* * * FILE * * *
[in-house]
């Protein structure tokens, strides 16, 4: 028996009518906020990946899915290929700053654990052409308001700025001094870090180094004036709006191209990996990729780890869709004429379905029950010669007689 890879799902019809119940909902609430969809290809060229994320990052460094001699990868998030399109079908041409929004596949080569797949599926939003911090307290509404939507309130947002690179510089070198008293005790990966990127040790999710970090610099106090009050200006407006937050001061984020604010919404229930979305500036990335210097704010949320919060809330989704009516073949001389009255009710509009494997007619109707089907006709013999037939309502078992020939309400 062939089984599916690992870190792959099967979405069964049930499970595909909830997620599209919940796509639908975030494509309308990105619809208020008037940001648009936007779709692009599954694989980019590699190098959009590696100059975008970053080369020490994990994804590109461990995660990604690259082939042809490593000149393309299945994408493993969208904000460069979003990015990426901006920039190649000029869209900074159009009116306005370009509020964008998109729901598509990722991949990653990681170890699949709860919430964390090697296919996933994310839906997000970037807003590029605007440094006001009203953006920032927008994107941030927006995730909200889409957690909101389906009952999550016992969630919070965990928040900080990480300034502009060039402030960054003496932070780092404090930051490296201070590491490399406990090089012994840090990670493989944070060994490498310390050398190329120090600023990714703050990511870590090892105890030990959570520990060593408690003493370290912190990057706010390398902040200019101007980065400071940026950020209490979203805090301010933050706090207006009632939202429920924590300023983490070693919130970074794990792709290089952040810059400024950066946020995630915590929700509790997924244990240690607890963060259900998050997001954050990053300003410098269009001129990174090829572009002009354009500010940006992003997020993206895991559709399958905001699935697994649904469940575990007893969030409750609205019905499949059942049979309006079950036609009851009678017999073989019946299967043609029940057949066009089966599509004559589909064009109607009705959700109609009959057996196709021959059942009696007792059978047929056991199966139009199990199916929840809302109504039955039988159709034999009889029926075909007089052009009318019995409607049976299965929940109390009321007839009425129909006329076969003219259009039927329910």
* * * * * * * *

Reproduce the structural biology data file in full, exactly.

[in-house]
């Protein structure tokens, strides 16, 4: 028996009518906020990946899915290929700053654990052409308001700025001094870090180094004036709006191209990996990729780890869709004429379905029950010669007689 890879799902019809119940909902609430969809290809060229994320990052460094001699990868998030399109079908041409929004596949080569797949599926939003911090307290509404939507309130947002690179510089070198008293005790990966990127040790999710970090610099106090009050200006407006937050001061984020604010919404229930979305500036990335210097704010949320919060809330989704009516073949001389009255009710509009494997007619109707089907006709013999037939309502078992020939309400 062939089984599916690992870190792959099967979405069964049930499970595909909830997620599209919940796509639908975030494509309308990105619809208020008037940001648009936007779709692009599954694989980019590699190098959009590696100059975008970053080369020490994990994804590109461990995660990604690259082939042809490593000149393309299945994408493993969208904000460069979003990015990426901006920039190649000029869209900074159009009116306005370009509020964008998109729901598509990722991949990653990681170890699949709860919430964390090697296919996933994310839906997000970037807003590029605007440094006001009203953006920032927008994107941030927006995730909200889409957690909101389906009952999550016992969630919070965990928040900080990480300034502009060039402030960054003496932070780092404090930051490296201070590491490399406990090089012994840090990670493989944070060994490498310390050398190329120090600023990714703050990511870590090892105890030990959570520990060593408690003493370290912190990057706010390398902040200019101007980065400071940026950020209490979203805090301010933050706090207006009632939202429920924590300023983490070693919130970074794990792709290089952040810059400024950066946020995630915590929700509790997924244990240690607890963060259900998050997001954050990053300003410098269009001129990174090829572009002009354009500010940006992003997020993206895991559709399958905001699935697994649904469940575990007893969030409750609205019905499949059942049979309006079950036609009851009678017999073989019946299967043609029940057949066009089966599509004559589909064009109607009705959700109609009959057996196709021959059942009696007792059978047929056991199966139009199990199916929840809302109504039955039988159709034999009889029926075909007089052009009318019995409607049976299965929940109390009321007839009425129909006329076969003219259009039927329910």